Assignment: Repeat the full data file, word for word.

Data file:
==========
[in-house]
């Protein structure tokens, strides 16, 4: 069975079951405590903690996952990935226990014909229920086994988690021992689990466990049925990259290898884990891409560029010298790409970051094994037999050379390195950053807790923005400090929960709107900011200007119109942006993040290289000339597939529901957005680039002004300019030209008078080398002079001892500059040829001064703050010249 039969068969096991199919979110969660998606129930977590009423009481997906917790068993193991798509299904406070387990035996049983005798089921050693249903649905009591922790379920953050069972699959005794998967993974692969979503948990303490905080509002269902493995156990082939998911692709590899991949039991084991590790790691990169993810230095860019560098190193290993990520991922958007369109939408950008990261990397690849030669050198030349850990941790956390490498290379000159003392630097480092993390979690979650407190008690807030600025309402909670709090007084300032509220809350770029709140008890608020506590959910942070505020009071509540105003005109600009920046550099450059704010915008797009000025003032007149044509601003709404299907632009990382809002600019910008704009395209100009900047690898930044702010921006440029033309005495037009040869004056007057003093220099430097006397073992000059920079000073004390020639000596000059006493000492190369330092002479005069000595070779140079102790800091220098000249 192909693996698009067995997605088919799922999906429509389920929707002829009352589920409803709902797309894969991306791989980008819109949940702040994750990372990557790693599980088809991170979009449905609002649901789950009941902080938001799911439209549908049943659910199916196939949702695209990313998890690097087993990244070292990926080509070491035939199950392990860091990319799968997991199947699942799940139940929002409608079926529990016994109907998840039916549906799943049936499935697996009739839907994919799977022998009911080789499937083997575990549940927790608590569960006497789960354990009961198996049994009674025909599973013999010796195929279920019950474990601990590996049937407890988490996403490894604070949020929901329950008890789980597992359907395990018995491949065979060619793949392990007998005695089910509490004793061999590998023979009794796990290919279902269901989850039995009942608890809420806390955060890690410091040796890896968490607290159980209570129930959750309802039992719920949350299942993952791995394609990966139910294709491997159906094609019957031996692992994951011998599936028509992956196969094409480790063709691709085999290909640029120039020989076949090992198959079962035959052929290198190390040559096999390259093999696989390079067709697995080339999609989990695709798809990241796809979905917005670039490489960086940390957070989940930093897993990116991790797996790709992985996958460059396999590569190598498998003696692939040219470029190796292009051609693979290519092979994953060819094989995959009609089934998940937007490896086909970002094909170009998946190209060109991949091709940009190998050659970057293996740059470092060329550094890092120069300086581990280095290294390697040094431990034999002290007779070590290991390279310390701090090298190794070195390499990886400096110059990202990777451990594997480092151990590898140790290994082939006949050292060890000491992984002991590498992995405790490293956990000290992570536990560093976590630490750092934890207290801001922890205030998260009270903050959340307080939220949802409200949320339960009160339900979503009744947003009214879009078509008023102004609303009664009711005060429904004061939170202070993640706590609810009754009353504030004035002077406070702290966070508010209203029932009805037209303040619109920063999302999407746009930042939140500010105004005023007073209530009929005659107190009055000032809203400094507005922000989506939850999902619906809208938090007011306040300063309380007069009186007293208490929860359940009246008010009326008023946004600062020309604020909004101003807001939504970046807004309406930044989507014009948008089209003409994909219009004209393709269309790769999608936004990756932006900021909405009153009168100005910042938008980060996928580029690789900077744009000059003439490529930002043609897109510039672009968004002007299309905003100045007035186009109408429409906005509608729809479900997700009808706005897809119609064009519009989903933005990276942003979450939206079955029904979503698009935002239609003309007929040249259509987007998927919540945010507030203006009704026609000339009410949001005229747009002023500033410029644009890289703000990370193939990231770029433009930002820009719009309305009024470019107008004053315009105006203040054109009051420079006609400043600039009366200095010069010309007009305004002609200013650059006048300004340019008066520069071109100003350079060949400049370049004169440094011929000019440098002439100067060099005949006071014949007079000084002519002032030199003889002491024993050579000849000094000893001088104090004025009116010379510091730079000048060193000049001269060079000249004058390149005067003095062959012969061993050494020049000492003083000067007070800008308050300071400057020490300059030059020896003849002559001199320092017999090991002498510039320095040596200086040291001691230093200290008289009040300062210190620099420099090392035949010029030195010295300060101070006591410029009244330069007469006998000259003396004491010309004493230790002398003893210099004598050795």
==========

[in-house]
């Protein structure tokens, strides 16, 4: 069975079951405590903690996952990935226990014909229920086994988690021992689990466990049925990259290898884990891409560029010298790409970051094994037999050379390195950053807790923005400090929960709107900011200007119109942006993040290289000339597939529901957005680039002004300019030209008078080398002079001892500059040829001064703050010249 039969068969096991199919979110969660998606129930977590009423009481997906917790068993193991798509299904406070387990035996049983005798089921050693249903649905009591922790379920953050069972699959005794998967993974692969979503948990303490905080509002269902493995156990082939998911692709590899991949039991084991590790790691990169993810230095860019560098190193290993990520991922958007369109939408950008990261990397690849030669050198030349850990941790956390490498290379000159003392630097480092993390979690979650407190008690807030600025309402909670709090007084300032509220809350770029709140008890608020506590959910942070505020009071509540105003005109600009920046550099450059704010915008797009000025003032007149044509601003709404299907632009990382809002600019910008704009395209100009900047690898930044702010921006440029033309005495037009040869004056007057003093220099430097006397073992000059920079000073004390020639000596000059006493000492190369330092002479005069000595070779140079102790800091220098000249 192909693996698009067995997605088919799922999906429509389920929707002829009352589920409803709902797309894969991306791989980008819109949940702040994750990372990557790693599980088809991170979009449905609002649901789950009941902080938001799911439209549908049943659910199916196939949702695209990313998890690097087993990244070292990926080509070491035939199950392990860091990319799968997991199947699942799940139940929002409608079926529990016994109907998840039916549906799943049936499935697996009739839907994919799977022998009911080789499937083997575990549940927790608590569960006497789960354990009961198996049994009674025909599973013999010796195929279920019950474990601990590996049937407890988490996403490894604070949020929901329950008890789980597992359907395990018995491949065979060619793949392990007998005695089910509490004793061999590998023979009794796990290919279902269901989850039995009942608890809420806390955060890690410091040796890896968490607290159980209570129930959750309802039992719920949350299942993952791995394609990966139910294709491997159906094609019957031996692992994951011998599936028509992956196969094409480790063709691709085999290909640029120039020989076949090992198959079962035959052929290198190390040559096999390259093999696989390079067709697995080339999609989990695709798809990241796809979905917005670039490489960086940390957070989940930093897993990116991790797996790709992985996958460059396999590569190598498998003696692939040219470029190796292009051609693979290519092979994953060819094989995959009609089934998940937007490896086909970002094909170009998946190209060109991949091709940009190998050659970057293996740059470092060329550094890092120069300086581990280095290294390697040094431990034999002290007779070590290991390279310390701090090298190794070195390499990886400096110059990202990777451990594997480092151990590898140790290994082939006949050292060890000491992984002991590498992995405790490293956990000290992570536990560093976590630490750092934890207290801001922890205030998260009270903050959340307080939220949802409200949320339960009160339900979503009744947003009214879009078509008023102004609303009664009711005060429904004061939170202070993640706590609810009754009353504030004035002077406070702290966070508010209203029932009805037209303040619109920063999302999407746009930042939140500010105004005023007073209530009929005659107190009055000032809203400094507005922000989506939850999902619906809208938090007011306040300063309380007069009186007293208490929860359940009246008010009326008023946004600062020309604020909004101003807001939504970046807004309406930044989507014009948008089209003409994909219009004209393709269309790769999608936004990756932006900021909405009153009168100005910042938008980060996928580029690789900077744009000059003439490529930002043609897109510039672009968004002007299309905003100045007035186009109408429409906005509608729809479900997700009808706005897809119609064009519009989903933005990276942003979450939206079955029904979503698009935002239609003309007929040249259509987007998927919540945010507030203006009704026609000339009410949001005229747009002023500033410029644009890289703000990370193939990231770029433009930002820009719009309305009024470019107008004053315009105006203040054109009051420079006609400043600039009366200095010069010309007009305004002609200013650059006048300004340019008066520069071109100003350079060949400049370049004169440094011929000019440098002439100067060099005949006071014949007079000084002519002032030199003889002491024993050579000849000094000893001088104090004025009116010379510091730079000048060193000049001269060079000249004058390149005067003095062959012969061993050494020049000492003083000067007070800008308050300071400057020490300059030059020896003849002559001199320092017999090991002498510039320095040596200086040291001691230093200290008289009040300062210190620099420099090392035949010029030195010295300060101070006591410029009244330069007469006998000259003396004491010309004493230790002398003893210099004598050795």